Researchers estimate that about 26.2 percent of Americans 18 years old and older — that’s one of every four adults — suffer from a diagnosable mental illness. What’s more, 45 percent of those people meet criteria to be diagnosed with two or more mental disorders. So, for many Americans, daily life is a mental and emotional struggle. Add to that the rigors and stresses of international travel, and you’ve a got a potential disaster on your hands.
That disaster can be averted, though. If you’re suffering from a mental disorder, you don’t have to give up any hope of seeing the world. It takes some forethought and preparation, yes, but you can enjoy the wonders of international travel. Here’s how.
Preparing for travel
If you’re planning to travel internationally, talk to your doctor about it. She may have some specific techniques to help you cope with specific stressors as well as information about the legality of certain medications abroad. If you will be gone for a long-enough stretch that you’ll need to continue therapies overseas, you and your doctor should make arrangements before you leave.
Regardless of whether you’ll continue therapy abroad, invest in a good international health insurance policy. It’s a good idea for anyone traveling abroad, but it’s especially important for someone with a known medical condition. If you’re prone to especially serious episodes, purchase a policy that includes emergency evacuation coverage.
Airport security lines aren’t the best places for someone with an anxiety or social disorder, but if you’re prepared for them, you can make it through the checkpoints more quickly and smoothly. Here are some tips for packing and preparing for the airport:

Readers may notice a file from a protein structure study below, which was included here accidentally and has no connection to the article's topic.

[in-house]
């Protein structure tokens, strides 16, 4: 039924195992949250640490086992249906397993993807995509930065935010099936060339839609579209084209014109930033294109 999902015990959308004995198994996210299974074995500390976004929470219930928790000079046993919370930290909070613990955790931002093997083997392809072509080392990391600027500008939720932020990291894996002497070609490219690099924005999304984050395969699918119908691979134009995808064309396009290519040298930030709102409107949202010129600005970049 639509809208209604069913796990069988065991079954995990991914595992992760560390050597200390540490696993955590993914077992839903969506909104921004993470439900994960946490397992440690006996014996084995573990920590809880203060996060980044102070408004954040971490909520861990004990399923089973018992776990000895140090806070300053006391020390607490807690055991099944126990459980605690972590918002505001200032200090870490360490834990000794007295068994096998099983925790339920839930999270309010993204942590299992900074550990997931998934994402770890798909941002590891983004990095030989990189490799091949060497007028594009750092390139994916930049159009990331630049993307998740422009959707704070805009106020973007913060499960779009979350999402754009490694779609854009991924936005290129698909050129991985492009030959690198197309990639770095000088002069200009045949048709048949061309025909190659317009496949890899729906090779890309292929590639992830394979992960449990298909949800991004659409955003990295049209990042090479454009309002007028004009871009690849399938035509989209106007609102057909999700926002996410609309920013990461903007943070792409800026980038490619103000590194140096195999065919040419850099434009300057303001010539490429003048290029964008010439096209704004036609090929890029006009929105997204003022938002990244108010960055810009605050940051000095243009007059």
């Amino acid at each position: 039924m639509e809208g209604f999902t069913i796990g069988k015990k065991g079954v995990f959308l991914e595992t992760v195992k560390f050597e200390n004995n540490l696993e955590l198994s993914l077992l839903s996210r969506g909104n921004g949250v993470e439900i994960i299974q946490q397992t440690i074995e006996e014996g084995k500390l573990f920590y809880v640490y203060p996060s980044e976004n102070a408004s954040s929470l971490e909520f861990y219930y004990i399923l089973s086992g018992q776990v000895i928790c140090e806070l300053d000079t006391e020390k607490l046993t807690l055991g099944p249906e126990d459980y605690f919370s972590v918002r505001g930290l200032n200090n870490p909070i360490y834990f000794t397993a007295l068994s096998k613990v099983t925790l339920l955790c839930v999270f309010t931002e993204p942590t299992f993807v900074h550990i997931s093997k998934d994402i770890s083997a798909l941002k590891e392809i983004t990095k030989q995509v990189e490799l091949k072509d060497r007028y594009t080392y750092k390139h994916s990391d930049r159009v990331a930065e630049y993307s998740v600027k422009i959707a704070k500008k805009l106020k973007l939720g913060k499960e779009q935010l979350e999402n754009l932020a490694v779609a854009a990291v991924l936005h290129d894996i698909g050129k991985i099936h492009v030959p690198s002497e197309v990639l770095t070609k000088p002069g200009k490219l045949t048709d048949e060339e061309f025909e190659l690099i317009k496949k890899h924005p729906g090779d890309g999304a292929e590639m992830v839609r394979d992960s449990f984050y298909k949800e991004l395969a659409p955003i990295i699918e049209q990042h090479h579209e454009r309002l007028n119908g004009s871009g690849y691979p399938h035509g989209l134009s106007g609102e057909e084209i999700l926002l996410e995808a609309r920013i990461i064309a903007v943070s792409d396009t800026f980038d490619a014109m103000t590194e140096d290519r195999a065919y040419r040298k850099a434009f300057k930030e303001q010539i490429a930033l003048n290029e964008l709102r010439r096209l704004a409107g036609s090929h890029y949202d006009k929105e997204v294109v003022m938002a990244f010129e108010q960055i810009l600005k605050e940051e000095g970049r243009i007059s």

- Wear shoes or sandals that you can quickly slip on and off.
- Don’t put your medications in your checked luggage — luggage sometimes gets lost, along with any medicine inside.
- Pack all your medications in a single, clear plastic bag in your carry-on luggage.
- Keep close at hand a copy of your prescriptions as well as a note from your physician that your drugs are for specific medical conditions. (Also put copies of these documents in your checked luggage.)
Medical note: In general, patients with mental health issues should not be prescribed the anti-malarial mefloquine because of its potential for neuropsychiatric side effects.
Dealing with stress and anxiety abroad
Traveling through an unknown country and being surrounded by strange people can compound stress and bring back problems that you had under control in your daily routine back home. Here are some tips for dealing with issues while you’re away from home:
- Get back to basics. Breathing and visualization exercises you learned in the past can come in handy once again while you’re traveling abroad. Make sure to brush up on and practice them before you leave.
- Bring something comforting with you, from pictures of loved ones to stuffed animals. Don’t bring anything you could never stand to lose, though.
- Write in a journal. Give yourself some “me time” to write about your experiences.
- Write letters home. Use mail and email to communicate with loved ones back home in the same way you might talk with them about your life.
While you’re traveling, remember that you’re not alone and that scores of people with the same issues as you are successfully traveling abroad every day. Keeping this in mind can help give you the confidence and reassurance you need to stay in control and have a wonderful time.